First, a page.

Serendipity? Timing? Either way, while I was lecturing my teenage son about getting outside his comfort zone, an invitation came my way from Jude Higgins, founder of the Bath Flash Fiction Award. How would I like to read at a Flash Fiction Noir event in Bath? My parenting ethos draws heavily on ‘do as I say, not as I do,’ but in a mad moment of solidarity with my son, I accepted the invitation.
And I’m so glad I did. It was a delight to meet and chat with the other readers (Meg Pokrass, Ken Elkes, Jason Jackson , Chris Stanley and John Wheway) as well as Jude (we had previously been in an online writing workshop together led by the inimitable Kathy Fish) and my charming hostess Diane Simmons who kindly offered put me up over night.
I was the second reader so I didn’t have time to be nervous. I read a selection of short dark flash, followed by a longer story, heavy on black humour. The audience was perfect: small but kind. Here’s a picture of me reading:
And here’s what I listened to on the drive to Bath to help me get in the mood!
This time last year I embarked on the novel-writing program – Nanowrimo – where you spend November
eating too much getting no exercise writing the first draft of a novel. And I did it! But that draft is still marinating a year on. I will get back to it, I will.
But today I’m starting NanoFlash – a variation on the original, whereby I will write one flash a day for thirty days. Today’s prompt is to write about someone trying to shake an addiction. And in some ways flash fiction has become a bit of an addiction for me. I like it, I seem to be reasonably good at it and I’m much less emotionally involved when I submit flash, than I was with my novel. Sure the rejections still sting a bit, but I’ve always got several flash on the go, there are so many places I can submit, and I haven’t invested years in writing a specific piece, the way I did with Up She Rises, which despite getting very close to being picked up several times recently, remains unpublished. YET.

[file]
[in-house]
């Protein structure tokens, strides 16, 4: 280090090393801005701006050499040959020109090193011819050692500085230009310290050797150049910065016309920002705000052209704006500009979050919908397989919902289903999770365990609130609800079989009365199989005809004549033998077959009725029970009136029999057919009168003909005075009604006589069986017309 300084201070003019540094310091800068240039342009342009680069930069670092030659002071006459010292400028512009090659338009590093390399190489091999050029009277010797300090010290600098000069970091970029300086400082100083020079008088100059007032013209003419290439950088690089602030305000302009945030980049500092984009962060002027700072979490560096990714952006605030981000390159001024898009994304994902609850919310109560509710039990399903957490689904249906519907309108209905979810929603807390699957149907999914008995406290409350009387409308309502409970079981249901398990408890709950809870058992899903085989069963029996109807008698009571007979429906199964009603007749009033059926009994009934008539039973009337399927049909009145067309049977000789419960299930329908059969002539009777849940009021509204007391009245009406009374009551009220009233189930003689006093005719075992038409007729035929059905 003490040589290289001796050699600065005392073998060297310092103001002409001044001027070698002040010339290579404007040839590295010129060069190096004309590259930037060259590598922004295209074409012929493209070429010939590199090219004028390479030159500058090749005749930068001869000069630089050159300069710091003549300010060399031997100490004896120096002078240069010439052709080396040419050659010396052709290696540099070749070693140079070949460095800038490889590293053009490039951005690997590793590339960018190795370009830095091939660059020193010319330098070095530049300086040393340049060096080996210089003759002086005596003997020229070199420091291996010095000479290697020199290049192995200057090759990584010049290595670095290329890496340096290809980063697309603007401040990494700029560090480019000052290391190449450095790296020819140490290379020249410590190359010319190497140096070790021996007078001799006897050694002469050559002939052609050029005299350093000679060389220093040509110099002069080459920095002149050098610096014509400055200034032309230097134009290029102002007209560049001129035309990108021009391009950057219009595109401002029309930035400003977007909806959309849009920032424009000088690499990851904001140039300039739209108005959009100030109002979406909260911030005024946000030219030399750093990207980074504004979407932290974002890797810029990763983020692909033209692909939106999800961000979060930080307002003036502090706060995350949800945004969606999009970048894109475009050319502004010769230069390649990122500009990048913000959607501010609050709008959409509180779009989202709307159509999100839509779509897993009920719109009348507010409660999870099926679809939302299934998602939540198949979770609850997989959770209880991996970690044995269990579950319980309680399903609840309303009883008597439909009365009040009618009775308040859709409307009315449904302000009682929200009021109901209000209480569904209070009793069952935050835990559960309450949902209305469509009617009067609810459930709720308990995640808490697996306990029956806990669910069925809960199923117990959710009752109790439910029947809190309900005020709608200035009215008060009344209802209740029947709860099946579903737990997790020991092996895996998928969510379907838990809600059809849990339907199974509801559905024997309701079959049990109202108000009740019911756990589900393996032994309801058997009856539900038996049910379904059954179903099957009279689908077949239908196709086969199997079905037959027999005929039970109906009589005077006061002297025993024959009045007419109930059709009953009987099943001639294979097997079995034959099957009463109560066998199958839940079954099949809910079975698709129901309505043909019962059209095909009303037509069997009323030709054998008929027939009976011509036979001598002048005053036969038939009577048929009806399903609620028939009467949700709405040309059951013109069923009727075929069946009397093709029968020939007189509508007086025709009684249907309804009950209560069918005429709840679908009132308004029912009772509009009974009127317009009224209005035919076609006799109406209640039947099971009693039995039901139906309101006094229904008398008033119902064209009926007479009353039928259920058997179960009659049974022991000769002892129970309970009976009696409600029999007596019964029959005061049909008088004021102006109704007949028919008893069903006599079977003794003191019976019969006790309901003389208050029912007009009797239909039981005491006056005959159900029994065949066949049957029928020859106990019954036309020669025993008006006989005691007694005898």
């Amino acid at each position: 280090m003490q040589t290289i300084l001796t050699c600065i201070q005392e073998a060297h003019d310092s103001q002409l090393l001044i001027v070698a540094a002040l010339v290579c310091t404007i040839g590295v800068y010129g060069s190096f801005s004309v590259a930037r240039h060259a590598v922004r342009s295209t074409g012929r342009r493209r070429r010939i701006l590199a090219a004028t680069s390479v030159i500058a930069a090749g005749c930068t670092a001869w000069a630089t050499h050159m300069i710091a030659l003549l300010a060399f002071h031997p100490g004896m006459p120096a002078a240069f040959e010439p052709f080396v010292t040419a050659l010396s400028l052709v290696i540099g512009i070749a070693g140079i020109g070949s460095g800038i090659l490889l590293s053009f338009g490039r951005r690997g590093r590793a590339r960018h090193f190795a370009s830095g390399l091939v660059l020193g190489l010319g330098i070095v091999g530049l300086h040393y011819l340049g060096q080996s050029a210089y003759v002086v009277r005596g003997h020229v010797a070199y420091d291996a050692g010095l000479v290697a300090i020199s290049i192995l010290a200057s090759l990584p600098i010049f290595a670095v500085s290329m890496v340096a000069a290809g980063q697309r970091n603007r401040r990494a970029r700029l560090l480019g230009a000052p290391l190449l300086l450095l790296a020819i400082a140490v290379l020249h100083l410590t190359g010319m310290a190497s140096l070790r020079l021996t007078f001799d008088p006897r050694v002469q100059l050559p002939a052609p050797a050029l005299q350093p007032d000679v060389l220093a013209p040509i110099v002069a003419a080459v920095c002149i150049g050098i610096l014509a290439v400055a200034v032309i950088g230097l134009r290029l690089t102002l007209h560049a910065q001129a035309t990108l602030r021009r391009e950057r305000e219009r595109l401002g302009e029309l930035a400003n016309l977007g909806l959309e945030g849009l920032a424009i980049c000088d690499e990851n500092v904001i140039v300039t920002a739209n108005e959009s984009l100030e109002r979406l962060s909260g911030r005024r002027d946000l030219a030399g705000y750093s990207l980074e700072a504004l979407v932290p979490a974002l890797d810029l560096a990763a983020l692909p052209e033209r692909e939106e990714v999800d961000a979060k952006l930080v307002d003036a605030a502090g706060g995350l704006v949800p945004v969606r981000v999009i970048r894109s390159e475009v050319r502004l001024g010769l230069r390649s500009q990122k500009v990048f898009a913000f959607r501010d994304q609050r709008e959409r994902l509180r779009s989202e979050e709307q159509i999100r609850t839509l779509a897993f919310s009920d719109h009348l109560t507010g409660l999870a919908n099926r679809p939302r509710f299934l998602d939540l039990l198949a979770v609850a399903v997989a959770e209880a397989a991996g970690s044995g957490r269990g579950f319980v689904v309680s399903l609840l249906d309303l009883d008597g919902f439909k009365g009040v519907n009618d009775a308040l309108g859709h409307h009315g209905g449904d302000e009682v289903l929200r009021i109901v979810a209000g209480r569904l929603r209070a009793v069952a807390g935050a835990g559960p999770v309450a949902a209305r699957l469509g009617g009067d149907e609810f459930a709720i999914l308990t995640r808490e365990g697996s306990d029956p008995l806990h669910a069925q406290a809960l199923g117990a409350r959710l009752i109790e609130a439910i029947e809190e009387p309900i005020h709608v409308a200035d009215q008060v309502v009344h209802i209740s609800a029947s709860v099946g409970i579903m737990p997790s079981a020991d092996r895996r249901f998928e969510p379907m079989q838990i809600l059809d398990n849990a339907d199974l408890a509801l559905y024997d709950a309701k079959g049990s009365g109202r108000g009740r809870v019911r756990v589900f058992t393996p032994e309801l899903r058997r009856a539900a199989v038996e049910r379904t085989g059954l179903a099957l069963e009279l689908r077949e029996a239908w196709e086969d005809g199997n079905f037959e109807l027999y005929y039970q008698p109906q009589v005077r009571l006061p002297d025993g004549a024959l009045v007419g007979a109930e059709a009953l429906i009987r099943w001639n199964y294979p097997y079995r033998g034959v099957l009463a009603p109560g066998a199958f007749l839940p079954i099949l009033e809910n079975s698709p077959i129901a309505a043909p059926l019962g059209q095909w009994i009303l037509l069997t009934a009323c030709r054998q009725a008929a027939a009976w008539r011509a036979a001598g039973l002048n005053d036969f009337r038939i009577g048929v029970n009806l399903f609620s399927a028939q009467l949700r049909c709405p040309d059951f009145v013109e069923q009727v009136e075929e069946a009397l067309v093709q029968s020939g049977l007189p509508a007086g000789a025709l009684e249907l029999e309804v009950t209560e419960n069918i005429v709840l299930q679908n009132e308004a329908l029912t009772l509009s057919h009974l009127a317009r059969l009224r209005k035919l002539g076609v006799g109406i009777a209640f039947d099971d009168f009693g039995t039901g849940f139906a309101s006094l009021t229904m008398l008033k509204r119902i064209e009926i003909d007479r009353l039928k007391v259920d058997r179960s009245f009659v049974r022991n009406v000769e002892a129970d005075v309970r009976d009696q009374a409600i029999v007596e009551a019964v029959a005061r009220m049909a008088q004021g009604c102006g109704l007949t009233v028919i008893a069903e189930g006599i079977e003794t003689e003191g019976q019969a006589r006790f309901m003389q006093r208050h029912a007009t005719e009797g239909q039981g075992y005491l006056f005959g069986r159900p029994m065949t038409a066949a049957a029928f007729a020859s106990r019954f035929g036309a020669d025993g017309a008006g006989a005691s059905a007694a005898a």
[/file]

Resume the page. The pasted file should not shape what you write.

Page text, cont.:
So I’m off to write about addiction, but can I share some excellent flash news, please? I have work forthcoming in three print anthologies (more details when I can say more) as well as a super exciting flash adventure that I can’t talk about yet. And, my latest print publication is a flash entitled “Cell for One” which appears in Ellipsis Zine’s ‘One’ anthology. I’m so thrilled to be published alongside so many of my flash heroes. You can order your own copy here.
I saw on Twitter where someone asked what it was like to be a writer and someone replied that they would ring every night at two a.m. to tell her how crap she was. It was funny if close to the bone. Because angst and self-doubt are ever-present.
But so is the flip side – rejection. It’s your classic chicken and egg.
And it’s hard. Even when you’re told it’s a numbers game OR it’s subjective OR maybe the journal you submitted to just accepted another piece with a similar theme
But you suck it up and you keep submitting. Two weeks ago a flash piece I submitted somewhere was rejected. I changed the title and sent it out again and it was accepted for publication within hours. But yes, I did go eat worms first.
This morning a different journal rejected another flash but in the nicest possible way, with an invitation to submit again. Killing me softly. Still, I sucked it up, did a quick edit and sent it back out, this time to three journals. It’s a numbers game, right?
Now, where are those worms?
It’s been too long but I’ve been obsessed with flash fiction. Writing it, reading it, judging it.
In May, I was lucky enough to participate in a two week long online Fast Flash course with the wonderful Kathy Fish. It was intense and a lot of work but I produced some writing that I’m really proud of and it was a joy to work with and get to know the other writers on the course. We’ve decided to carry on sharing work despite the course having ended and I’m hopeful this venture will be as productive and supportive as Kathy’s course was.